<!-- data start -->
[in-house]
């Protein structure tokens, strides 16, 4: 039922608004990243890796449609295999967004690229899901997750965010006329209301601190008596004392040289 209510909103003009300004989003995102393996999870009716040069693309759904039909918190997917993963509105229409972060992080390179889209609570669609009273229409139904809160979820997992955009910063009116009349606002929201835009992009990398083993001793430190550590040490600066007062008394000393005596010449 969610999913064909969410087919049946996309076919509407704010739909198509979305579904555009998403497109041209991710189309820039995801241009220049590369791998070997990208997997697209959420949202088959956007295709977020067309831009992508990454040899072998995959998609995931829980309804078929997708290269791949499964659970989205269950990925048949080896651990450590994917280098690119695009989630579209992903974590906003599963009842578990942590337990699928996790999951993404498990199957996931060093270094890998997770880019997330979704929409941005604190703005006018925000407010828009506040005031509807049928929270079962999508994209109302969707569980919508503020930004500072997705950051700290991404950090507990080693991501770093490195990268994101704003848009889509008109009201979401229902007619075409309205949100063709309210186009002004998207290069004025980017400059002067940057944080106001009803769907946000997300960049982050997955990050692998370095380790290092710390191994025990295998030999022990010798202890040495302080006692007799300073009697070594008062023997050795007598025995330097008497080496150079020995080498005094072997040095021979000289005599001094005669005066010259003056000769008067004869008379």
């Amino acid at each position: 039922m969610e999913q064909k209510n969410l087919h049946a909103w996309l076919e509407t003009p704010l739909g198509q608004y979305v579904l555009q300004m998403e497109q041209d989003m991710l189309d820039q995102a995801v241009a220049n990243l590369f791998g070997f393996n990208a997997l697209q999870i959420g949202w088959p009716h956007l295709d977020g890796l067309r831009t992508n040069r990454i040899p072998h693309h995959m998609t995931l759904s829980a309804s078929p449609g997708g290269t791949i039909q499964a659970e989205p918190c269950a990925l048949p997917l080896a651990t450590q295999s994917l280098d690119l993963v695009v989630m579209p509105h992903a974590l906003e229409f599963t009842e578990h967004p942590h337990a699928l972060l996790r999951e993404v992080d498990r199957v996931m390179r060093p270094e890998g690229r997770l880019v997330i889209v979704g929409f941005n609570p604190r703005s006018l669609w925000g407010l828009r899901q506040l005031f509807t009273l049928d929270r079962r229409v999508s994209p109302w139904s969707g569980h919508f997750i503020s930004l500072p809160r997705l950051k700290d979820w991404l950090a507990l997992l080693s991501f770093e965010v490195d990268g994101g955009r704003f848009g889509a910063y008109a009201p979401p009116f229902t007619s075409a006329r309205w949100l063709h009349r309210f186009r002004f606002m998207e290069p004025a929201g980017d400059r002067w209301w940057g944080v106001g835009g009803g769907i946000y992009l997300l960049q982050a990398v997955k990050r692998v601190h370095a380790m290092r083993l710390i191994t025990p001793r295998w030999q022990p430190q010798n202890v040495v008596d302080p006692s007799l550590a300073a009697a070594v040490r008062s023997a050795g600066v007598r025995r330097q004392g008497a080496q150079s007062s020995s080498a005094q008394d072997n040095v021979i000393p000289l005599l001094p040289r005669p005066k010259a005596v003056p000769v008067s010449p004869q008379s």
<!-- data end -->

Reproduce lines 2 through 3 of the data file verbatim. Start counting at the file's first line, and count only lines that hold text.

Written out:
């Protein structure tokens, strides 16, 4: 039922608004990243890796449609295999967004690229899901997750965010006329209301601190008596004392040289 209510909103003009300004989003995102393996999870009716040069693309759904039909918190997917993963509105229409972060992080390179889209609570669609009273229409139904809160979820997992955009910063009116009349606002929201835009992009990398083993001793430190550590040490600066007062008394000393005596010449 969610999913064909969410087919049946996309076919509407704010739909198509979305579904555009998403497109041209991710189309820039995801241009220049590369791998070997990208997997697209959420949202088959956007295709977020067309831009992508990454040899072998995959998609995931829980309804078929997708290269791949499964659970989205269950990925048949080896651990450590994917280098690119695009989630579209992903974590906003599963009842578990942590337990699928996790999951993404498990199957996931060093270094890998997770880019997330979704929409941005604190703005006018925000407010828009506040005031509807049928929270079962999508994209109302969707569980919508503020930004500072997705950051700290991404950090507990080693991501770093490195990268994101704003848009889509008109009201979401229902007619075409309205949100063709309210186009002004998207290069004025980017400059002067940057944080106001009803769907946000997300960049982050997955990050692998370095380790290092710390191994025990295998030999022990010798202890040495302080006692007799300073009697070594008062023997050795007598025995330097008497080496150079020995080498005094072997040095021979000289005599001094005669005066010259003056000769008067004869008379």
């Amino acid at each position: 039922m969610e999913q064909k209510n969410l087919h049946a909103w996309l076919e509407t003009p704010l739909g198509q608004y979305v579904l555009q300004m998403e497109q041209d989003m991710l189309d820039q995102a995801v241009a220049n990243l590369f791998g070997f393996n990208a997997l697209q999870i959420g949202w088959p009716h956007l295709d977020g890796l067309r831009t992508n040069r990454i040899p072998h693309h995959m998609t995931l759904s829980a309804s078929p449609g997708g290269t791949i039909q499964a659970e989205p918190c269950a990925l048949p997917l080896a651990t450590q295999s994917l280098d690119l993963v695009v989630m579209p509105h992903a974590l906003e229409f599963t009842e578990h967004p942590h337990a699928l972060l996790r999951e993404v992080d498990r199957v996931m390179r060093p270094e890998g690229r997770l880019v997330i889209v979704g929409f941005n609570p604190r703005s006018l669609w925000g407010l828009r899901q506040l005031f509807t009273l049928d929270r079962r229409v999508s994209p109302w139904s969707g569980h919508f997750i503020s930004l500072p809160r997705l950051k700290d979820w991404l950090a507990l997992l080693s991501f770093e965010v490195d990268g994101g955009r704003f848009g889509a910063y008109a009201p979401p009116f229902t007619s075409a006329r309205w949100l063709h009349r309210f186009r002004f606002m998207e290069p004025a929201g980017d400059r002067w209301w940057g944080v106001g835009g009803g769907i946000y992009l997300l960049q982050a990398v997955k990050r692998v601190h370095a380790m290092r083993l710390i191994t025990p001793r295998w030999q022990p430190q010798n202890v040495v008596d302080p006692s007799l550590a300073a009697a070594v040490r008062s023997a050795g600066v007598r025995r330097q004392g008497a080496q150079s007062s020995s080498a005094q008394d072997n040095v021979i000393p000289l005599l001094p040289r005669p005066k010259a005596v003056p000769v008067s010449p004869q008379s």